Topic:Misallocation Effects of Labor Market Frictions
Speaker:Stanislav Rabinovich,UNC Chapel Hill
Time:Friday, June 21, 13:30-15:00p.m
Place:Room 217, Guanghua Building2
We ask whether,and in what respect, labor market frictions lead to misallocation of workers across firms. We answer this question in a heterogeneous- firm model with imperfectly directed search. Some workers can direct their search, while others are uninformed about the location of wage offers ex ante and are assigned to job openings randomly. In equilibrium, high-productivity firms attract both types of workers, whereas low-productivity firms forego attracting directed searchers so as to extract surplus from the random searchers. Relative to the social optimum, too many firms take advantage of their market power and attract only random searchers, inducing all the directed searchers to concentrate at high-productivity firms. This results in a misallocation of labor away from the middle and toward the top of the productivity distribution. An appropriately chosen minimum wage raises employment and welfare.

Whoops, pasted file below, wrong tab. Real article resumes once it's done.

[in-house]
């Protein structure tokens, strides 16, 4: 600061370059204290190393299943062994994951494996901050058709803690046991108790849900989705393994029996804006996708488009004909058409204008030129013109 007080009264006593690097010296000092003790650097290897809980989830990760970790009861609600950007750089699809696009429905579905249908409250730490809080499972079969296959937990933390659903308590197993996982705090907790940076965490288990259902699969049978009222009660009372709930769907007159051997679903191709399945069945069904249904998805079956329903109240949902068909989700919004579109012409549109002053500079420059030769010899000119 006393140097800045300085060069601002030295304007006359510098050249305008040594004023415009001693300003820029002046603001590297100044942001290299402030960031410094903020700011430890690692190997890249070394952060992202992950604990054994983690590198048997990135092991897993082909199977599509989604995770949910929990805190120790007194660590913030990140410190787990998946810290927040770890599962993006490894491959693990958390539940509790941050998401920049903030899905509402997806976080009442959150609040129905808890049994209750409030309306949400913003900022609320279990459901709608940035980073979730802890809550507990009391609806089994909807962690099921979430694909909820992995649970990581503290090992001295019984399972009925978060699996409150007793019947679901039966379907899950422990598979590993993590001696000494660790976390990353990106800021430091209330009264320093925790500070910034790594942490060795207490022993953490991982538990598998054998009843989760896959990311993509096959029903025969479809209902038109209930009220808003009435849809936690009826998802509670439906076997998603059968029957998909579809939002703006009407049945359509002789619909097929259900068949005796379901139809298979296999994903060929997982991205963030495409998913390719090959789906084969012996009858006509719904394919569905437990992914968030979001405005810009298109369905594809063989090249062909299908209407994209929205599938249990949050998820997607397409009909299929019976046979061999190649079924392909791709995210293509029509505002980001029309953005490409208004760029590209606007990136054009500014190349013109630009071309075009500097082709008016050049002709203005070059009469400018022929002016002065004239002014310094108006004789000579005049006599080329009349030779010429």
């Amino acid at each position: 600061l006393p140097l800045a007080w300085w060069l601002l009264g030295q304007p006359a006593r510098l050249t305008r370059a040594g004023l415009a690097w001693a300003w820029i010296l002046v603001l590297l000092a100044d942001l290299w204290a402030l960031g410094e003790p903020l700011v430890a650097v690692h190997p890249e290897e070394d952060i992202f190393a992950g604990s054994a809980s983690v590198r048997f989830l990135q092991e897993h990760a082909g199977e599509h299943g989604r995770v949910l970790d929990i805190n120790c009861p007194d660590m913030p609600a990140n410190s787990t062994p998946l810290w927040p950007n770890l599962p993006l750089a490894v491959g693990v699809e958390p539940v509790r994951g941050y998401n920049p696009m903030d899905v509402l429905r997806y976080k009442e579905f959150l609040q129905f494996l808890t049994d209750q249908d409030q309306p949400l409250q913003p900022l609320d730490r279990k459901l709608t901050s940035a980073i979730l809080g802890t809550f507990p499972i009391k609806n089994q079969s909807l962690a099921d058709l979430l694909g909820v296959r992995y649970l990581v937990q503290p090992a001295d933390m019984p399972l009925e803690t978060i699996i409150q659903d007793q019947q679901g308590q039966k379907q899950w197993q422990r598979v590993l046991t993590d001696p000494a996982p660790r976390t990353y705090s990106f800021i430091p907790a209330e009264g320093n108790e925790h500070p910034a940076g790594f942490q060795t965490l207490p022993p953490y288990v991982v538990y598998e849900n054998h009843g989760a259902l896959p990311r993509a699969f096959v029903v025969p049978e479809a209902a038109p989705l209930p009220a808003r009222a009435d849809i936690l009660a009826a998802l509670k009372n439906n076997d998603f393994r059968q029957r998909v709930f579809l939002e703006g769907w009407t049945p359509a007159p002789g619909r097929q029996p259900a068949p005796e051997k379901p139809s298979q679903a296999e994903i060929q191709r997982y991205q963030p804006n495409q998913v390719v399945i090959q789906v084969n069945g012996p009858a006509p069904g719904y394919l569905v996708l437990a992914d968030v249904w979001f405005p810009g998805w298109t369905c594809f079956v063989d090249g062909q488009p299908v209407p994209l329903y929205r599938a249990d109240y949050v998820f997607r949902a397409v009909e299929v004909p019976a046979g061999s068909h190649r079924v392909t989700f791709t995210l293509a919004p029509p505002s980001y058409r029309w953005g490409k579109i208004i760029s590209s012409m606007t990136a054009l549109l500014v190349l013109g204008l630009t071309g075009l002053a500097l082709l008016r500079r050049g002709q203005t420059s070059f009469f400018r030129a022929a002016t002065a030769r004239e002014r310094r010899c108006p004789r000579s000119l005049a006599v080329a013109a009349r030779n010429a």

Stan Rabinovich received his Ph.D. in economics from the University of Pennsylvania in 2012. He is currently Assistant Professor of Economics at UNC Chapel Hill. His interests are in search and matching theory and the macroeconomics of labor markets. His research focused on the effects of unemployment insurance on unemployment persistence and the optimal design of unemployment insurance over the business cycle. He has also written papers on search and bargaining in asset markets, price dispersion, and multiplicity of equilibria in search models of money. His current research concerns the analysis of models that combine random and directed search.
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